Can I Train My Dog By Myself…Right?
Training gives dog owners & their furbabies a good start in their relationship. Research had found supporting evidence that training helps to establish a stronger, more harmonious bond between a dog and its owner. It is especially important for adopted dogs which may have experienced abuse in the past-training will teach them to interact peacefully with humans.
Well, How Does Training Benefit My Dog And Me?
Your dog and you do not speak the same language. In fact, you and your dog are of entirely different species, so it’s very likely your dog doesn’t think or see the world the same way as you. Training helps both you and your dog bridge these differences, so that the two of you can develop a system of communication via simple words (“Sit!”, “Come!”, “Stop!”, etc) and touches.
Here are just some of the benefits from such improved communication:
- Your dog will learn which behavior is acceptable and which isn’t. This will help your dog to react properly to unpredictable changes and situations that it will come across in real life.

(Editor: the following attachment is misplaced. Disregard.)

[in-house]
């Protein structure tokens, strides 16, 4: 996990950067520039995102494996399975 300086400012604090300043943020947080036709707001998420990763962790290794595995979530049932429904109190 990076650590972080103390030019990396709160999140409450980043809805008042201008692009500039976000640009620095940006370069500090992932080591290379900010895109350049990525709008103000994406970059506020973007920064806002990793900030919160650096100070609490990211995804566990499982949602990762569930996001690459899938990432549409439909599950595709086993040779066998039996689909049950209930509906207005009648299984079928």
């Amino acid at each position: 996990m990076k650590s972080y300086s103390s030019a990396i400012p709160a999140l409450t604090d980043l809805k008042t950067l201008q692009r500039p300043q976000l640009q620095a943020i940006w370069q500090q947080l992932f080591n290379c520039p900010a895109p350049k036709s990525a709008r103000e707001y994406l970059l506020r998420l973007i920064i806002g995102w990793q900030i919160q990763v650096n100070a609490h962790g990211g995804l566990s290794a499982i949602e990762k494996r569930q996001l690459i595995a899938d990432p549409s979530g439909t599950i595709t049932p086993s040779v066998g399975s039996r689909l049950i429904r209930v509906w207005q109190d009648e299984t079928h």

- It teaches your dog how to interact peacefully with other people as well as with other dogs.
- You and your dog gain a better understanding of one another. You don’t have to scold or punish your dog often, and your dog will flourish in a less stressful and more loving environment. In the long run, this will promote a stronger bond between you and your dog.
Great! But I Can Train My Dog Myself…Right?
There may be books and YouTube videos for those who wish too train their dogs themselves, dogs are like babies. They have their own mind and can react in ways that are different from what’s demonstrated in those books and videos! Hence, what works for one dog may not work as well or even at all for another.
An experienced trainer who has trained many dogs of different personalities and temperament, on the other hand, may know a trick or two to deal with dogs that like to break the rules.
Training Is Not About Showing The Dog You Are The Boss.
In the past, it was commonly believed that you need to establish a firm dominance over your dog to ensure good behavior and loyalty. However, these methods tend to emphasize punishment over reward, and they often do not work on dogs with already problematic behaviors.
These days, evidence from research on pet behavior has generated a shift from this “I” m the boss!” style f training to one that emphasizes positive reinforcement and mutual respect between dog and owner. Seeking a trainer that adopts such an approach, as this approach has a higher likelihood of success in promoting good communication and stronger affection between the dog and its owner.